Logo of Phnom Penh Post newspaper Phnom Penh Post - UNCHR chief says Govt relations stronger

UNCHR chief says Govt relations stronger

UNCHR chief says Govt relations stronger

T HE Cambodian office of the United Nations Center for Human Rights (UNCHR) may

still be closed - if the government requests that - when it comes up for UN

review next March.

"If Cambodia wants us to leave, we will leave

immediately," office director Daniel Premont said last week.

But he was

confident the Cambodian government would not seek the removal of the office,

whose mandate is due to be reviewed by the UN Commission on Human Rights in

Geneva in March.

"I'm sure we will have Cambodia supporting a resolution

continuing the presence of the center," Premont said of next year's

meeting.

Asked whether the office would have to watch its step over the

next 10 months until that meeting, he said: "Of course. But to do things as

usual."

A recent UN agreement to consult directly with the Co-Prime

Ministers over the office's activities meant there was no need for "hesitation"

in its work.

"There will be no problems, no misunderstandings - well,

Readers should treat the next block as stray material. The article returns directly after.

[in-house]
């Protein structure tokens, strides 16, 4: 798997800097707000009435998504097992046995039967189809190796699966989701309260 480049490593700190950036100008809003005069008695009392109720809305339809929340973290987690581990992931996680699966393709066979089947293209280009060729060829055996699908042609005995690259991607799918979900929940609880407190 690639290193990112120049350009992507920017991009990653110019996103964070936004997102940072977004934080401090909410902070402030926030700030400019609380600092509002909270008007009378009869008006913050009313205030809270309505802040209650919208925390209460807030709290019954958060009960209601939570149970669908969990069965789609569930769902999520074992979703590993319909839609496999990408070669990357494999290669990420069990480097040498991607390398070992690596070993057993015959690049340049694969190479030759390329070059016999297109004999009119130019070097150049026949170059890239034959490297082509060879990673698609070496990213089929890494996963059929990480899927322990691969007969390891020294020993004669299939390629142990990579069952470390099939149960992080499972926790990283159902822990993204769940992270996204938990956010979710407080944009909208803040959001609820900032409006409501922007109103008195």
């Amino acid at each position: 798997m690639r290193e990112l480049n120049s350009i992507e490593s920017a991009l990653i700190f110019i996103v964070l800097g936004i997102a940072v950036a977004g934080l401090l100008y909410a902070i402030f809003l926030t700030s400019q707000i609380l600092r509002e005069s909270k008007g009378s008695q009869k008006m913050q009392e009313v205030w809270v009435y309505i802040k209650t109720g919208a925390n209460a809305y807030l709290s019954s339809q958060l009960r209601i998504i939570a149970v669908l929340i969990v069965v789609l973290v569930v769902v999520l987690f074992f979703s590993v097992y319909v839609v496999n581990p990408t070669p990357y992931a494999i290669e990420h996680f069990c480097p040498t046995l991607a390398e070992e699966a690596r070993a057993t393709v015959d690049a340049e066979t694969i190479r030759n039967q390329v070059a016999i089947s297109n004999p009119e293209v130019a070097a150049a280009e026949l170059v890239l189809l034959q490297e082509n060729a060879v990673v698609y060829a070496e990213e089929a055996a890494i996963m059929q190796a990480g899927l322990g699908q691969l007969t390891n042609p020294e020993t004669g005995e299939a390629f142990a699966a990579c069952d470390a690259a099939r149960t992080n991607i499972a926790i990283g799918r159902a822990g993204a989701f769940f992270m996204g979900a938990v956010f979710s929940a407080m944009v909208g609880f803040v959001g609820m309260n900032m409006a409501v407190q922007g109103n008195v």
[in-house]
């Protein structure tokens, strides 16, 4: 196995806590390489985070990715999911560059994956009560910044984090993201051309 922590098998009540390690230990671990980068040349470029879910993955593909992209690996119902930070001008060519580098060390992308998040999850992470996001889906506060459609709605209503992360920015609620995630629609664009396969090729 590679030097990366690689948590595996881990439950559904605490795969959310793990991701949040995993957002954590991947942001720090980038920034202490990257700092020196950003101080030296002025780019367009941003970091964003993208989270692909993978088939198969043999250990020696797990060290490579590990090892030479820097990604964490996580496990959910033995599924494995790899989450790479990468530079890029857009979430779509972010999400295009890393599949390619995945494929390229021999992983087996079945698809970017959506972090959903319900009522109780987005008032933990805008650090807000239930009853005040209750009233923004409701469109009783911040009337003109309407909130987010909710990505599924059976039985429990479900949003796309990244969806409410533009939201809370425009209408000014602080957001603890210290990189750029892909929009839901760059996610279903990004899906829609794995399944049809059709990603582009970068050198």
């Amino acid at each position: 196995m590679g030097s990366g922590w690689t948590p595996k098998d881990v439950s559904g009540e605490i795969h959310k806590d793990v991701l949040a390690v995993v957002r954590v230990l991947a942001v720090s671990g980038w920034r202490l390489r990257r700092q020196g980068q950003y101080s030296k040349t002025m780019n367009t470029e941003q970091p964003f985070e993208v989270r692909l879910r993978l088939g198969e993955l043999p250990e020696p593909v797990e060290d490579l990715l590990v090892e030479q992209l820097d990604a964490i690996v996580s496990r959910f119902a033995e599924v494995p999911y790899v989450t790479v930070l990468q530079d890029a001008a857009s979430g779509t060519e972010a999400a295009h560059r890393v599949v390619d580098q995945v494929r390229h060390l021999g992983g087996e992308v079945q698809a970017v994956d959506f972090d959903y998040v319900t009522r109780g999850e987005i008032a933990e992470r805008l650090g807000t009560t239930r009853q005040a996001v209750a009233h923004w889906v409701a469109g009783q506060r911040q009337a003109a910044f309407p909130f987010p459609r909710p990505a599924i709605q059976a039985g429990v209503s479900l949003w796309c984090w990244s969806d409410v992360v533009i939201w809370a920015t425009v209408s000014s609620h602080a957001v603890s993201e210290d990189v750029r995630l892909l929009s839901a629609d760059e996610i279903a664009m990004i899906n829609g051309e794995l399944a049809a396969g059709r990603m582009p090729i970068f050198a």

maybe problems, but no misunderstandings."

Premont also expressed his

belief that Cambodia's human rights climate was improving.

"If I would

have to qualify Cambodia, I would say the human rights situation is quite good

here. You can quote me, because I believe it."

But - in an apparent

indication of internal division within the UNCHR office - he said that "some

colleagues... think the situation is regressing".

However, he said his

conclusion was based on his experience at the UN in Geneva, which monitors human

rights in all countries.

The future of the UNCHR's Cambodian office has

been clouded with doubt since the Co-Prime Ministers wrote to the UN in March

seeking its removal at the end of the year.

Premont - repeating what

government officials have since said - described the PM's letter as a "proposal"

and not a "request".

The letter, he said, had been the result of a "big

misunderstanding" over the office's role.

That had been resolved by a

five-point agreement struck between UN Special Envoy Marrack Goulding - in

Cambodia early this month to investigate whether the office should remain after